Luscious enters

Franklin: Notice something?

Turner: That’s the broad what hired us. What’s she doing here?

Franklin: Precisely. Let’s nab her, see if she sings.

Franklin and Turner get up just as Luscious hides behind large set piece.

Franklin: Got your heater on you?

Turner: Always ready to burn powder.

Guns drawn, the dicks lead out none other than Babycakes McGooliger himself, wearing Luscious’ clothes.

Turner: Just as I thought.

Franklin: I first realized it--

Turner interrupting, monologuing, pulling out slip of paper: I first realized it when Franklin brought me this: A receipt for the Waist-Master 6000. Only happens to be the most powerful girdle money can buy. It’s like squeezing Play-doh in a vice. That’s when it struck me: why would a dame with such a figure need this device.

Franklin rips wig off of Babycakes, identifies him to the crowd.

Franklin: Only if she were really the boyfriend she hired us to find, out on the lam.

Babycakes: I figured getting you palookas on the case would get the fuzz off my kiester. I would’ve made it to Mexico, too, if it weren’t for that pimp downtown, Featherstone.

Turner: That was another case for Turner and Franklin. Easy money. We handed him off to the law, and went to cash the check--

Franklin: Turner, you realize we’re getting nothing.

Turner: What?

Franklin: Babycakes’ assets were frozen, his check’s a piece of orphan paper.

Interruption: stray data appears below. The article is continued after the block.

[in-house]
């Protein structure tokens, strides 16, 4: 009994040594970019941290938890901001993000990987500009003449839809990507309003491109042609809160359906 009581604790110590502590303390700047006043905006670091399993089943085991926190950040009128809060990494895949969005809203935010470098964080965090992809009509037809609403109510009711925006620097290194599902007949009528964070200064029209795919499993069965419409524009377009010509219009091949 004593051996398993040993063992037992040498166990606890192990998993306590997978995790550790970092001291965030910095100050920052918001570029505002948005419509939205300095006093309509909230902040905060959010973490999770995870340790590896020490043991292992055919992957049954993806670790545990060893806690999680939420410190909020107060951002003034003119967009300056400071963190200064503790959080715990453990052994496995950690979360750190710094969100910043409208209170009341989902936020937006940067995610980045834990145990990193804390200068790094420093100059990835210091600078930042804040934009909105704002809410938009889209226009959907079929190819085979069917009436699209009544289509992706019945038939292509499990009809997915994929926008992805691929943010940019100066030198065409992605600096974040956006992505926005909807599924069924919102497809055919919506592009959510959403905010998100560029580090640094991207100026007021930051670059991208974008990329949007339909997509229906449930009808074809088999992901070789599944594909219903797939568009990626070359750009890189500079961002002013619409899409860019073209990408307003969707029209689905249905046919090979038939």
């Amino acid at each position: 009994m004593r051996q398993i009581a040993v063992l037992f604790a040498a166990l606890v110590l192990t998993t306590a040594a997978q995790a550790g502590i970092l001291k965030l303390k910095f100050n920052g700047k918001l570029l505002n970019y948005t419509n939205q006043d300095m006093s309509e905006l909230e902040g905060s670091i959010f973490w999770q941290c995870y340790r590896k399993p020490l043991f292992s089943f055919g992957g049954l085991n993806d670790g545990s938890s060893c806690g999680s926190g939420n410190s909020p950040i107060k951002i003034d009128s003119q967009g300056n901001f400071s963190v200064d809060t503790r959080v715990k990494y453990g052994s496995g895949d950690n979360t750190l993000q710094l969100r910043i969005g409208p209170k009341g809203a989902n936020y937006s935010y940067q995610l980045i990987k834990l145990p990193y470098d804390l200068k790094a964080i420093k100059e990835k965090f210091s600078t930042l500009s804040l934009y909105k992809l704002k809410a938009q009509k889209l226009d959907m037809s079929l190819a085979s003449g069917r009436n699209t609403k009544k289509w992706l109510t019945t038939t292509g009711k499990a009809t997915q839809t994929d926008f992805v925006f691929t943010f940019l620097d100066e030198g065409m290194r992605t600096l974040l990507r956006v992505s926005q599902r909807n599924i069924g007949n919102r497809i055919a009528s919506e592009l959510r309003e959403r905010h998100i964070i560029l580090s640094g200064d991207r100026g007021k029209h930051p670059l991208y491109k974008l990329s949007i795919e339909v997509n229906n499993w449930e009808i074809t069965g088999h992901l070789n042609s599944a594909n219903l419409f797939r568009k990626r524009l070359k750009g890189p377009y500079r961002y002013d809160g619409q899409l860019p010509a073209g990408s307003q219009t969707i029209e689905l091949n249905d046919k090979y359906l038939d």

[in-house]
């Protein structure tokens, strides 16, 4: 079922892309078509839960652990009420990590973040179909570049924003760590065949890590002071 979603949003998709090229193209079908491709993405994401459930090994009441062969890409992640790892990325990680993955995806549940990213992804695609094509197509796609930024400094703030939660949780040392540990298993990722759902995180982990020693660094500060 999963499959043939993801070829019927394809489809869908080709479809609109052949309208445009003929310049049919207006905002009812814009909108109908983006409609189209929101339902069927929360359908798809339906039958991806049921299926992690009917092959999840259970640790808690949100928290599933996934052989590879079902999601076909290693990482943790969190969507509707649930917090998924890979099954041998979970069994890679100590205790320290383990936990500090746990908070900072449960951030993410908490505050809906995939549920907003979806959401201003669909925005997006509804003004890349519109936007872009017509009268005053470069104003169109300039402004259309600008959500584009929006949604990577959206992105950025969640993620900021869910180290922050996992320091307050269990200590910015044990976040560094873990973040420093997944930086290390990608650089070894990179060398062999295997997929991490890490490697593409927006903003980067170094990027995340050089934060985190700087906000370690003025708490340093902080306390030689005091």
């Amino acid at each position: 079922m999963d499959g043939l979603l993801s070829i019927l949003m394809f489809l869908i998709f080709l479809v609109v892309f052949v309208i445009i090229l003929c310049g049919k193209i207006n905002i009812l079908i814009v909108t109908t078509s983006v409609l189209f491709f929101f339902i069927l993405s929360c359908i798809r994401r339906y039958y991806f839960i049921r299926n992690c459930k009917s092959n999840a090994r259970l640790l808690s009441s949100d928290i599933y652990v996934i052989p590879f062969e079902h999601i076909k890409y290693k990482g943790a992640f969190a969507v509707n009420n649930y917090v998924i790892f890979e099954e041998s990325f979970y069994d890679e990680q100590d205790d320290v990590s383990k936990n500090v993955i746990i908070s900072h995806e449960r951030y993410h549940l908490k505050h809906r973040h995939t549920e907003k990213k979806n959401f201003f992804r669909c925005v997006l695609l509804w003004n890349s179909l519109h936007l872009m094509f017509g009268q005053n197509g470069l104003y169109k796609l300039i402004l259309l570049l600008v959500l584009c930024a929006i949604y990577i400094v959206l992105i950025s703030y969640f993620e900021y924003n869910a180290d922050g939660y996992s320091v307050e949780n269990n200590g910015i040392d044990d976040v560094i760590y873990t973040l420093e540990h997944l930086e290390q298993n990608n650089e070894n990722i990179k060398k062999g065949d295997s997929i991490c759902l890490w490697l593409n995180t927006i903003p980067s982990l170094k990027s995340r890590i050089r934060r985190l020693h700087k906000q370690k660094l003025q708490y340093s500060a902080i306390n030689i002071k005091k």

Turner: Oh... Well, I've been hitting on a man all week, so I’m going to go throw up.


The Accusing Parlor

The turnout at the deMontesque house was fairly impressive for short notice. This was good for me, I wanted to work a crowd today. Plus, even if I was wrong I'd sound right in a larger room; the hasty--and delayed--Google search had already confirmed my theory. As Alice entered, I ran my pipes:

"You're all probably wondering why I called you here. Good.

"When the dame here came to me first, I was admittedly distracted by the lamb's gams. This is probably why it took me so long to figure this one out. Broads kind of have that effect on me, I'll admit. Anyway, when I first cased the joint, I started to work on a theory. This was a little too focused to be your average smash-and-grab job. If anything, they knew what they were coming here for and how to find it. Meaning, they had to already know about the missing gemstone.
"Next, I needed to try and figure out the kind of person who could get into a place like this. Security ain't lax, but it's not exactly Fort Knox either. For that, I staged a break in: came here the other night and tried to climb in. I'm a pretty spry guy," I ignored a couple of scoffs, "but it was a challenge for me. This means the guy was either a pro, or he didn't actually climb in through the window.
"Now, when I met the chick of the house this morning, I discovered something. Hopefully, you're following the pattern that's developing. Either that, or I'm rambling again. So, before you cats all fall asleep, let me ask Alice something. This morning, you dropped your candy bar into a glass. Why'd you do that?"
The dame spoke up, "When I was little, my mom taught me to do that. Kept ants off my chocolate."
"Exactly. And what did we find when I started?"
"A candy bar in a glass. You told me that was the mark of some international art thief."
"The Sommelier, yes. Actually, that's french for Wine Steward. It was a red herring. No, the real thief," I pulled on a pair of sunglasses before continuing, "is actually in this room!"
The collection of gasps was rewarding. Only three, but still worth it.